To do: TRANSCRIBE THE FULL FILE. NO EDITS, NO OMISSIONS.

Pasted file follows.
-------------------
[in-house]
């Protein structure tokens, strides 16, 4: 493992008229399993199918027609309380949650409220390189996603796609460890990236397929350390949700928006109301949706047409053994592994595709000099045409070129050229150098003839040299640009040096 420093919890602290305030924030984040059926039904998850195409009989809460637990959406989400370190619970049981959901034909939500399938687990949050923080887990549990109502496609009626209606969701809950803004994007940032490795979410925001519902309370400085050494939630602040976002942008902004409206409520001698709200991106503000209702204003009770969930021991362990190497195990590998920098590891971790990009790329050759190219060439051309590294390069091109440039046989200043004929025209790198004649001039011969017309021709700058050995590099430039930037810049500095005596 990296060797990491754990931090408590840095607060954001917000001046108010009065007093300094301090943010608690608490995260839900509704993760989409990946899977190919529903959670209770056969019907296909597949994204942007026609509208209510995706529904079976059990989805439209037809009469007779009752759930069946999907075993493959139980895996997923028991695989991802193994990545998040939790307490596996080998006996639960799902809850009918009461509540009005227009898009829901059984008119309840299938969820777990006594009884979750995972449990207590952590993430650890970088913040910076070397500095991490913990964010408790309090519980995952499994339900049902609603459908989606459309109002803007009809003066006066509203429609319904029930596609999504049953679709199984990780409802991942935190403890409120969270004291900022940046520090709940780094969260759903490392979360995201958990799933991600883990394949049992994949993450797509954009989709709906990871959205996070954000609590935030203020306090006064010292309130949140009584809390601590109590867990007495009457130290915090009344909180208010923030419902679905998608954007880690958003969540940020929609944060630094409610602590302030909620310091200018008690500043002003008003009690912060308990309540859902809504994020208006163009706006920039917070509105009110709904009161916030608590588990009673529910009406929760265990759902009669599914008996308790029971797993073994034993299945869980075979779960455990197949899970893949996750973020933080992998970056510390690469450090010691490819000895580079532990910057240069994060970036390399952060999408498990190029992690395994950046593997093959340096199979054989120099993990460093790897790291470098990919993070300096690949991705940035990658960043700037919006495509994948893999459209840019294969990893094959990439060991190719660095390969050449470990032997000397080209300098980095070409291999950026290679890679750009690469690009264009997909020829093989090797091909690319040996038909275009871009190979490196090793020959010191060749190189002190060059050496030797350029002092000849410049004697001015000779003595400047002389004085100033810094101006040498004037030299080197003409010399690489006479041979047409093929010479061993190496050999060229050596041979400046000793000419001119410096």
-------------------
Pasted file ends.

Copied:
[in-house]
């Protein structure tokens, strides 16, 4: 493992008229399993199918027609309380949650409220390189996603796609460890990236397929350390949700928006109301949706047409053994592994595709000099045409070129050229150098003839040299640009040096 420093919890602290305030924030984040059926039904998850195409009989809460637990959406989400370190619970049981959901034909939500399938687990949050923080887990549990109502496609009626209606969701809950803004994007940032490795979410925001519902309370400085050494939630602040976002942008902004409206409520001698709200991106503000209702204003009770969930021991362990190497195990590998920098590891971790990009790329050759190219060439051309590294390069091109440039046989200043004929025209790198004649001039011969017309021709700058050995590099430039930037810049500095005596 990296060797990491754990931090408590840095607060954001917000001046108010009065007093300094301090943010608690608490995260839900509704993760989409990946899977190919529903959670209770056969019907296909597949994204942007026609509208209510995706529904079976059990989805439209037809009469007779009752759930069946999907075993493959139980895996997923028991695989991802193994990545998040939790307490596996080998006996639960799902809850009918009461509540009005227009898009829901059984008119309840299938969820777990006594009884979750995972449990207590952590993430650890970088913040910076070397500095991490913990964010408790309090519980995952499994339900049902609603459908989606459309109002803007009809003066006066509203429609319904029930596609999504049953679709199984990780409802991942935190403890409120969270004291900022940046520090709940780094969260759903490392979360995201958990799933991600883990394949049992994949993450797509954009989709709906990871959205996070954000609590935030203020306090006064010292309130949140009584809390601590109590867990007495009457130290915090009344909180208010923030419902679905998608954007880690958003969540940020929609944060630094409610602590302030909620310091200018008690500043002003008003009690912060308990309540859902809504994020208006163009706006920039917070509105009110709904009161916030608590588990009673529910009406929760265990759902009669599914008996308790029971797993073994034993299945869980075979779960455990197949899970893949996750973020933080992998970056510390690469450090010691490819000895580079532990910057240069994060970036390399952060999408498990190029992690395994950046593997093959340096199979054989120099993990460093790897790291470098990919993070300096690949991705940035990658960043700037919006495509994948893999459209840019294969990893094959990439060991190719660095390969050449470990032997000397080209300098980095070409291999950026290679890679750009690469690009264009997909020829093989090797091909690319040996038909275009871009190979490196090793020959010191060749190189002190060059050496030797350029002092000849410049004697001015000779003595400047002389004085100033810094101006040498004037030299080197003409010399690489006479041979047409093929010479061993190496050999060229050596041979400046000793000419001119410096």